Show Me Your ID
I’m not asking to see your driver’s license to laugh at the outdated photo you’re likely not proud of, to see if you’re old enough to engage in an adult beverage or to confirm how many times you’ve celebrated your 25th birthday. Rather, I’m asking to see the diagnostic results from the last time you experienced a major cultural issue. You did get that diagnosed, didn’t you?
Even experienced pros and growers will likely encounter new cultural issues—or should I say “challenges”—from time to time. There’s no shame in admitting you don’t know what’s going on; however, there’s great shame in letting problems go on because you didn’t seek help or submit a sample for diagnosis. How many losses occurred or how were sales negatively affected the last time you had an “unknown” issue?
Why get it diagnosed?
Properly identifying plant disorders is an important aspect of growing perennials. In many cases, you’ve likely experienced a particular or similar issue in the past and already know how to manage the situation. Unfortunately, problem solving isn’t always that simple.
If an abnormality does exist, it’s important to try to identify its cause. It could be due to environmental responses, nutritional disorders or caused by plant pathogens or insect feeding, to name a few. Without the correct identification, a grower may implement a control strategy that’s ineffective and perhaps even costly.
If you find yourself at these crossroads when you’re not absolutely certain as to what’s hampering your plants and seemingly have used your lifelines (like calling a friend or coming up empty with your online search), consider submitting a sample to a diagnostic clinic for diagnosis.
When troubles arise, diagnostic clinics can and should be utilized to properly identify insects, plant pathogens, viruses and abiotic disorders. They also can be utilized to help determine the nutrient concentrations within the growing media, plant tissues and water samples.
Pictured: Here’s an example of an undiagnosed leaf spot I observed on salvia. My instinct tells me it’s caused by a fungal pathogen and my best guess would by Myrothecium. Without being 100% certain, it would probably be best to submit a sample for confirmation or to properly identify what pathogen is attacking these plants. This will allow me to implement the most effective management strategy for the situation at hand.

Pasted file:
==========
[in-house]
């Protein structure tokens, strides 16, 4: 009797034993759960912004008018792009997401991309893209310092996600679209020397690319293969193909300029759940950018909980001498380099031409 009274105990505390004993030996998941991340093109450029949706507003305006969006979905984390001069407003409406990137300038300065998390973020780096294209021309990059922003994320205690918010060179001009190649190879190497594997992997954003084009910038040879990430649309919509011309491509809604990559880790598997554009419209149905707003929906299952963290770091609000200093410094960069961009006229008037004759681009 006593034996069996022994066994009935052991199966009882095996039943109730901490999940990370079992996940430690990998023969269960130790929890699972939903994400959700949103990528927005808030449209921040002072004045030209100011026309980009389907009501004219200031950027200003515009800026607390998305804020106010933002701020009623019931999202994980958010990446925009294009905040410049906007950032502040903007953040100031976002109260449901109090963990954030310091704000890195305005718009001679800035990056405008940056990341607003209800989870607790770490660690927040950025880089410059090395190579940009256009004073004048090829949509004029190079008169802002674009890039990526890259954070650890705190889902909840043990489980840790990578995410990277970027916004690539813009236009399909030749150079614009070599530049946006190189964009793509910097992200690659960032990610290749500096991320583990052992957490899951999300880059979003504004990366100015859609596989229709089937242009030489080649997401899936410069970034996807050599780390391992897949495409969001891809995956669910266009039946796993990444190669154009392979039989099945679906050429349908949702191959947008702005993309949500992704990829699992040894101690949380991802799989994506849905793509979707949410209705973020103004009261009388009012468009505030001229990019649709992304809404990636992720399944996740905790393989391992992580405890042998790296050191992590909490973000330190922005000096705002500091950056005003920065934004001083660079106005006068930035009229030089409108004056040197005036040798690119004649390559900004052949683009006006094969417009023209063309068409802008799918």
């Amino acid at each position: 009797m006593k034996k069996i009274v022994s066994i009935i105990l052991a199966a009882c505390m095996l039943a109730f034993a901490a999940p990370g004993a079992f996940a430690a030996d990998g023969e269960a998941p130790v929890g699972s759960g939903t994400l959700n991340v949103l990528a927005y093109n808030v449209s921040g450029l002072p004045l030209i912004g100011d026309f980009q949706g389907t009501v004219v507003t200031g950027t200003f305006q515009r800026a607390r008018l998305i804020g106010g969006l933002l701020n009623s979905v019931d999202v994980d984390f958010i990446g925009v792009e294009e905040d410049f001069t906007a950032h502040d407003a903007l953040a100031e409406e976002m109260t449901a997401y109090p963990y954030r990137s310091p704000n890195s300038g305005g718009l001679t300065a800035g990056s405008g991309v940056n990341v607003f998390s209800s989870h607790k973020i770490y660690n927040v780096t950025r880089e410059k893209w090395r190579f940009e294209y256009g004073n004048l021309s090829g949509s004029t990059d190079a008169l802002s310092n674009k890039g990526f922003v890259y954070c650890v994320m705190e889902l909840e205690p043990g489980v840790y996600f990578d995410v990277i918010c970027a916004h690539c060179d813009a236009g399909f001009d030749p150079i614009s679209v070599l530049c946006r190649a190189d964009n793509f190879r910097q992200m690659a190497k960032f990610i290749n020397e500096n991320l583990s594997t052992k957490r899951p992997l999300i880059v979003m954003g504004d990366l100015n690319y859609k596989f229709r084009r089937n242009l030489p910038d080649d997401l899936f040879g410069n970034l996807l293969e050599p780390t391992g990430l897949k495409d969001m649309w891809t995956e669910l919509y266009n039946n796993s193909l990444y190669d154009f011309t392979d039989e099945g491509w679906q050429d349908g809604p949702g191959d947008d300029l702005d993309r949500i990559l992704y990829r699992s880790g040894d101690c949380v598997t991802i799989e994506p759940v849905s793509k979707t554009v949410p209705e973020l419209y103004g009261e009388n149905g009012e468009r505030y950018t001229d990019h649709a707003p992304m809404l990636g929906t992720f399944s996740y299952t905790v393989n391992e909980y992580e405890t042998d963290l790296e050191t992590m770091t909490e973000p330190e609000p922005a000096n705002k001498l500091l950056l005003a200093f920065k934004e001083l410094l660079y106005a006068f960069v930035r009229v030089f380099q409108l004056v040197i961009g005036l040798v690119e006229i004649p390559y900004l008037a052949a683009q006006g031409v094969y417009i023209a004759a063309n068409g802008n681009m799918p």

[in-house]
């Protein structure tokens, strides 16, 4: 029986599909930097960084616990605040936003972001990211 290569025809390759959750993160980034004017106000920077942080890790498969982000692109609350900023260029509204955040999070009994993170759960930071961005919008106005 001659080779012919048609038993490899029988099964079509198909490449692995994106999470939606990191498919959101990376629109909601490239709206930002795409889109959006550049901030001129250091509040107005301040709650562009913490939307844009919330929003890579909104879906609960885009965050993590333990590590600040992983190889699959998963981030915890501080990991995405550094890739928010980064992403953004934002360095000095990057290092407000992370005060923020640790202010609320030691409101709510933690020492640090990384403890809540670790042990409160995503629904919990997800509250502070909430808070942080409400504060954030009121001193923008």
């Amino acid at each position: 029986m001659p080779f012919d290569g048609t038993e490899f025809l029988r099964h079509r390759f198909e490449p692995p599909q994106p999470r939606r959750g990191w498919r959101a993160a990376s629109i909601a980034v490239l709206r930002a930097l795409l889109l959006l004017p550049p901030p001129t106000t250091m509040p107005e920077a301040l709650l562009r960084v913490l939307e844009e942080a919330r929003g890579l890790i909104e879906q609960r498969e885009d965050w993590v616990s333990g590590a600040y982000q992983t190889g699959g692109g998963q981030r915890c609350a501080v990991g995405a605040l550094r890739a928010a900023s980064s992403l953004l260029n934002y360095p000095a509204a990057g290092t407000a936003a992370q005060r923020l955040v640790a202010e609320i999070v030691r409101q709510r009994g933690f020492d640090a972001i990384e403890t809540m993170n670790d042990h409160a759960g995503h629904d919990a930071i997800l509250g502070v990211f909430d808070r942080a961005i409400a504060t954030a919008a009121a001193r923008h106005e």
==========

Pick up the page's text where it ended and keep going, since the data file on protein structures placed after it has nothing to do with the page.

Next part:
Collecting samples for diagnostic clinics
The type of sample to submit varies by the nature of results (for example, nutritional status vs. plant pathogens) you’re looking to obtain. Regardless, it’s important to submit the proper sample to the appropriate diagnostic clinic to obtain the desired results. Believe me, submitting the wrong sample can and does make a difference between correctly identifying the cause of the problem and getting an “inconclusive” response.
The following are guidelines to use when submitting samples to diagnostic clinics:
1. Background information. Use the clinic’s submission form or at the very least include: The plant’s scientific name, cultivar, the growing conditions, any fertilizers and pesticides applied to the crop, and any relevant observations describing why you’re submitting the sample(s).
2. Sample type. Send samples (leaves, stems and/or roots) that are just beginning to develop symptoms. Consider submitting the entire plant in the container it’s grown in.
3. Avoid completely dead samples. Dead tissues often contain an abundance of saprophytic pathogens, making it difficult for a diagnostician to determine the original or primary cause of the injury.
4. Submit multiple samples. Include samples showing various degrees of symptoms—perhaps one just beginning to show signs of the problem and one with symptoms that are obvious and can clearly be seen. Make sure each sample sent is clearly labeled and identified.
5. Submitting leaf samples. Submit enough leaves to demonstrate the various ranges of disease symptoms, from early stages to older, more advanced damage. Place the leaves in a plastic bag containing a dry paper towel. Keep refrigerated until shipping.
6. Submitting stem samples. Cut the stem below the point of injury to include some of the healthy stem tissue. Place the stems wrapped in dry paper towel into a plastic bag. With stem-related problems, such as blights and potential vascular issues, it’s also beneficial to submit samples of the roots as well. Keep refrigerated until shipping.
7. Submitting root samples. Include enough soil to keep the roots moist during transit. Consider sending the entire container (growing mix and roots).
8. Send samples to diagnostic clinics early in the week. Due to the nature of our business, it’s recommended to send any samples overnight to the diagnostic clinic. It typically takes one to five days, sometimes longer, to obtain a proper diagnosis.
When providing good samples and background information, diagnostic clinics can generally identify most of the cultural problems growers experience. With the correct diagnosis, growers can more effectively manage ailing crops.
Be careful when interpreting any cultural recommendations given by a clinic; they specialize in diagnosing plant problems, not producing plants or managing cultural situations. Always use this information and formulate your own solutions to cultural problems based on what is practical, effective and economical. GT
Paul Pilon is a Perennial Production Consultant and editor-at-large of the Perennial Pulse e-newsletter. Feel free to contact him with article topics or to address your perennial production challenges. He can be reached at firstname.lastname@example.org.